Derivative of x squared is 2x or x ? Where is the fallacy?

We all know that the derivative of $x^2$ is 2x. But what if someone proves it to be just x?

As we know, the derivative of x squared, i.e, differentiation of $ x^2$ , with respect to $ x$ , is $ 2x$.

i.e., $ \dfrac{d}{dx} x^2 = 2x$

However, suppose we write $ x^2$ as the sum of $ x$ ‘s written up $ x$ times..


$ x^2 = \displaystyle {\underbrace {x+x+x+ \ldots +x}_{x \ times}}$

Now let

$ f(x) = \displaystyle {\underbrace {x+x+x+ \ldots +x}_{x \ times}}$


$ f'(x) = \dfrac{d}{dx} \left( \displaystyle {\underbrace {x+x+x+ \ldots +x}_{x \ times}} \right) $

$ f'(x)=\displaystyle {\underbrace {\dfrac{d}{dx} x + \dfrac{d}{dx} x + \ldots + \dfrac{d}{dx} x}_{x \ times}}$

$ f'(x)=\displaystyle {\underbrace {1 + 1 + \ldots + 1 }_{x \ times}}$

$ f'(x) = x$

This argument appears to show that the derivative of $ x^2$ , with respect to $ x$, is actually x, not 2x..

Where is the error?

Error: $x^2$ will equal to $\displaystyle {\underbrace {x+x+x+ \ldots +x}_{x \ times}}$ only when $x$ is a positive integer (i.e., $x \in \mathbb{Z}^+$. But for the differentiation, we define a function as the function of a real variable. Therefore, as $x$ is a real number, there arises a domain $\mathbb{R}- \mathbb{Z}^+$ where the statement $x^2= \displaystyle {\underbrace {x+x+x+ \ldots +x}_{x \ times}}$ fails.

And since, the expansion  $x^2 \neq \displaystyle {\underbrace {x+x+x+ \ldots +x}_{x \ times}}$  for $x \in \mathbb{R}$ , the respective differentiations will not be equal to each other.

Then how can $x^2$ expanded in such a way?

If x is a positive integer:

$x^2= \displaystyle {\underbrace {x+x+x+ \ldots +x}_{x \ times}} $.

But when when x is an arbitrary real number >0, then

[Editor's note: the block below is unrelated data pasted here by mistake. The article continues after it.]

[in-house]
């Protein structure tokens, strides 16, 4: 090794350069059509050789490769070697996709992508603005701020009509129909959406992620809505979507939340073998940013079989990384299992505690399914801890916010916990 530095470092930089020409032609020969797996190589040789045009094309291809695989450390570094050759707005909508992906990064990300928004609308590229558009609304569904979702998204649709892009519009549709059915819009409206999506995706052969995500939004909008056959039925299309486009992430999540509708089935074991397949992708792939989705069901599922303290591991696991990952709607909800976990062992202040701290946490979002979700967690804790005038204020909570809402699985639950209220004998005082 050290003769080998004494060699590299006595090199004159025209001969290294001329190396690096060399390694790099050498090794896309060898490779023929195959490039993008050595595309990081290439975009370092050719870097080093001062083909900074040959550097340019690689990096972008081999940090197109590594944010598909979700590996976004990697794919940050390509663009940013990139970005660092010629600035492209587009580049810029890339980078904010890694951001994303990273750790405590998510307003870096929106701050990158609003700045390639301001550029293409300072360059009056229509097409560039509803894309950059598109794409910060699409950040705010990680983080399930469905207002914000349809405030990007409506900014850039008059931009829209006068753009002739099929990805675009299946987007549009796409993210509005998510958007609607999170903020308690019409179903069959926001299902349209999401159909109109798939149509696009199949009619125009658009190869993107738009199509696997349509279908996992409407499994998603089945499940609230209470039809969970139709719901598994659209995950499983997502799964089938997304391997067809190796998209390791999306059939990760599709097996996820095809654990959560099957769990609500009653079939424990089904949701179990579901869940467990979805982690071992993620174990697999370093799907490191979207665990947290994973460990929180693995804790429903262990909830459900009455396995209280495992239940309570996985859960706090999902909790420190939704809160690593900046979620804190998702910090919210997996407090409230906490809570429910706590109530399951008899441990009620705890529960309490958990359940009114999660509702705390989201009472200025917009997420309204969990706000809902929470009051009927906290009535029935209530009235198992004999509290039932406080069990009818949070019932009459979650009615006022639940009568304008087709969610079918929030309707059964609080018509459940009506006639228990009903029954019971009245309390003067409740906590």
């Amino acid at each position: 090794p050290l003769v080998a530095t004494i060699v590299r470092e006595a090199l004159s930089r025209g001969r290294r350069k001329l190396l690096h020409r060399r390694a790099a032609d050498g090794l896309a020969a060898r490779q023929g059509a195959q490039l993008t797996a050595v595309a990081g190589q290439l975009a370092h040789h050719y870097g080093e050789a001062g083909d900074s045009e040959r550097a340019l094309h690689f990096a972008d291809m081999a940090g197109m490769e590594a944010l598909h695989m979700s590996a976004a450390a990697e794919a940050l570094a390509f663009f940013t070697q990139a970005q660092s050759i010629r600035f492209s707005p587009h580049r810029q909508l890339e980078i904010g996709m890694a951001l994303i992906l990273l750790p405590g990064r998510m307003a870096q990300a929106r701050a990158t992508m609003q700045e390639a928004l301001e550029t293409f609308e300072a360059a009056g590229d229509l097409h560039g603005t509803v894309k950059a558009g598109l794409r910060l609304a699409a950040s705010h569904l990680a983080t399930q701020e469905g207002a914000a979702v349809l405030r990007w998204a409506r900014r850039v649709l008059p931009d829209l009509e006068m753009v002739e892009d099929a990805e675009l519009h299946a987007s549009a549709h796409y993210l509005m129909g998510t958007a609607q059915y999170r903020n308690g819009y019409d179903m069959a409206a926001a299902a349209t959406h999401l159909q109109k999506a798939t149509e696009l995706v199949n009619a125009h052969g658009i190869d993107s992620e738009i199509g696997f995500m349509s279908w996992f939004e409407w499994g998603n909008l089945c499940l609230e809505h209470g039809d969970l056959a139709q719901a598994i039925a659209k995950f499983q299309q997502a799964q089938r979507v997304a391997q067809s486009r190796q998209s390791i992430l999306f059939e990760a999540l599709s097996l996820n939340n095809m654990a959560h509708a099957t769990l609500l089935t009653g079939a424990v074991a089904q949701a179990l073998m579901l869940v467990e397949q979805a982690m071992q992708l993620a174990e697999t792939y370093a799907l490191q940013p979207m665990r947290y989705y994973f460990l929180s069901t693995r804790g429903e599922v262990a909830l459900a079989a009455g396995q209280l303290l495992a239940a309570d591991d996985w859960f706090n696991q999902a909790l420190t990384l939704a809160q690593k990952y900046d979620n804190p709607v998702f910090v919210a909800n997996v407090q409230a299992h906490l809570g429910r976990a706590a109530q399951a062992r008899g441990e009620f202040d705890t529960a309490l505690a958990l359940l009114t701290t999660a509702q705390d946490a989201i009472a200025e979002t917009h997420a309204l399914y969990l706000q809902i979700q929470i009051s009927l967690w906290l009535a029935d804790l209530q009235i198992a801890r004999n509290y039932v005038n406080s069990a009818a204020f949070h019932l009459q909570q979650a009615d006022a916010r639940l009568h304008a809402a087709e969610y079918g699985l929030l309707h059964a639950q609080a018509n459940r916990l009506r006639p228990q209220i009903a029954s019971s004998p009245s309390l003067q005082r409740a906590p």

$x$ can be written as the sum of it’s greatest integer function [x] and fractional part function {x}.

Therefore, $x^2 = [x] \cdot x + {x} \cdot x$

$ x^2 = \displaystyle {\left( {x+x+\ldots +x} \right)_{[x] \, \mathrm{times}}} + x \cdot {x}$

So, we can now correct the fallacy by changing the solution steps to:

$x^2 = x[x]+x\{x\}$

$d/dx {[x²]}= d/dx \left( {x[x] +x \{x\} }\right)$

(differentiation by part)

$= 1\cdot [x]+x \cdot [x]’+ 1\cdot \{x\} + x \cdot \{x\}’$

since $d/dx (x)=x’=1$ and [x]’ & {x}’ represent differentiation of each with respect to x.

$=[x]+\{x\}+x \left({[x]’+\{x\}’ }\right)$

$=x+x (x’)$


  • Yesmanapple sent his view on this article. Have a look.

Multiplication is not repeated Addition.

  • Greatest Integer Function
Default image
Gaurav Tiwari
Gaurav Tiwari is a professional graphic & web designer from New Delhi, India. is his personal space where he writes on blogging, digital marketing, content writing, learning and business growth. Gaurav has contributed in developing more than 325 brands worldwide and while you are reading this, he's busy building a couple more.

Newsletter Updates

Enter your email address below to subscribe to our newsletter


  1. You simply failed to take account of the fact that not only the value of x changes, but also the size of the set itself, which you didn’t. In reaction to the second reply:

    x² = xW(x)+xF(x) Why not just write x² = xW(x) = x*x ? Then you can differentiate this by parts as well.

    And why isn’t multiplication repeated addition? The blog only says it isn’t, without explaining why. As far as I know, multiplication is repeated addition. This fact is very useful if you need to multiply long numbers, like 1,345,843 *3,464,901, in your head or with paper.

  2. Hi! Thanks for your comment. $ x^2 =x+x+x+\ldots +x$ is true, if and only if x is a positive integer.
    But x*x is as same as:
    x*x =x*([x]+{x})
    where [x] is integer part of x and {x} is fractional part of x. This post is very old and it need to be edited since I had used W(x) and F(x) for [x] and {x} respectively.

    Regarding, multiplication is not repeated addition: How can you explain— $ {5.74}^2$, or $ {-4}^2$ as addition? One can’t add any number fractional number or negative number of times.

  3. Its obvious..The fault is in the beginning itself..Why you are making very absurd assumption.
    You cannot write $x^2=x+x+x+\ldots$, but you can write $x^2=x+x$.
    How can you say
    “However, suppose we write $x^2$ as the sum of x ‘s written up x times..” If it your assumption, then it is not $x^2$..actually it is for $x^x$.
    Got it!

  4. I think better change to:
    Derivative of x squared is 2 ? Where is the fallacy?
    Yes x^x means x multiplied to itself x number of times
    and x^2 means x multiplied to itself, i.e x times x or X x X.
    But you say x^2 means x multiplied to itself x number of times.

Leave a Reply